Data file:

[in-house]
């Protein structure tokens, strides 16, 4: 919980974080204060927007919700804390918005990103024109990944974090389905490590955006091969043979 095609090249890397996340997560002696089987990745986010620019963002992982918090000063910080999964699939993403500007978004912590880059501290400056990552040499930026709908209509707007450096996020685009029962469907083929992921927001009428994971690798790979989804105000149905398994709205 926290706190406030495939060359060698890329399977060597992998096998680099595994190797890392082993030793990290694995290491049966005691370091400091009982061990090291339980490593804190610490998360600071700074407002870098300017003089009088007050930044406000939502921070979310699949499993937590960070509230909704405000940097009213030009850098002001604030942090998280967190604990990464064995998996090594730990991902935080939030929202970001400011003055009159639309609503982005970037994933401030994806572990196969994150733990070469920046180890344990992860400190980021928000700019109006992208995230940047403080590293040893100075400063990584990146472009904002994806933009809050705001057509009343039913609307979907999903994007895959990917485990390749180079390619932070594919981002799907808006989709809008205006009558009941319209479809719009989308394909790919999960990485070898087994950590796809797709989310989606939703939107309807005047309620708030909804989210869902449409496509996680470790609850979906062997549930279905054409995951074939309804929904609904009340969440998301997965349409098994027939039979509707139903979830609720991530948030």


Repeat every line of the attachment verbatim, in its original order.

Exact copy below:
[in-house]
């Protein structure tokens, strides 16, 4: 919980974080204060927007919700804390918005990103024109990944974090389905490590955006091969043979 095609090249890397996340997560002696089987990745986010620019963002992982918090000063910080999964699939993403500007978004912590880059501290400056990552040499930026709908209509707007450096996020685009029962469907083929992921927001009428994971690798790979989804105000149905398994709205 926290706190406030495939060359060698890329399977060597992998096998680099595994190797890392082993030793990290694995290491049966005691370091400091009982061990090291339980490593804190610490998360600071700074407002870098300017003089009088007050930044406000939502921070979310699949499993937590960070509230909704405000940097009213030009850098002001604030942090998280967190604990990464064995998996090594730990991902935080939030929202970001400011003055009159639309609503982005970037994933401030994806572990196969994150733990070469920046180890344990992860400190980021928000700019109006992208995230940047403080590293040893100075400063990584990146472009904002994806933009809050705001057509009343039913609307979907999903994007895959990917485990390749180079390619932070594919981002799907808006989709809008205006009558009941319209479809719009989308394909790919999960990485070898087994950590796809797709989310989606939703939107309807005047309620708030909804989210869902449409496509996680470790609850979906062997549930279905054409995951074939309804929904609904009340969440998301997965349409098994027939039979509707139903979830609720991530948030």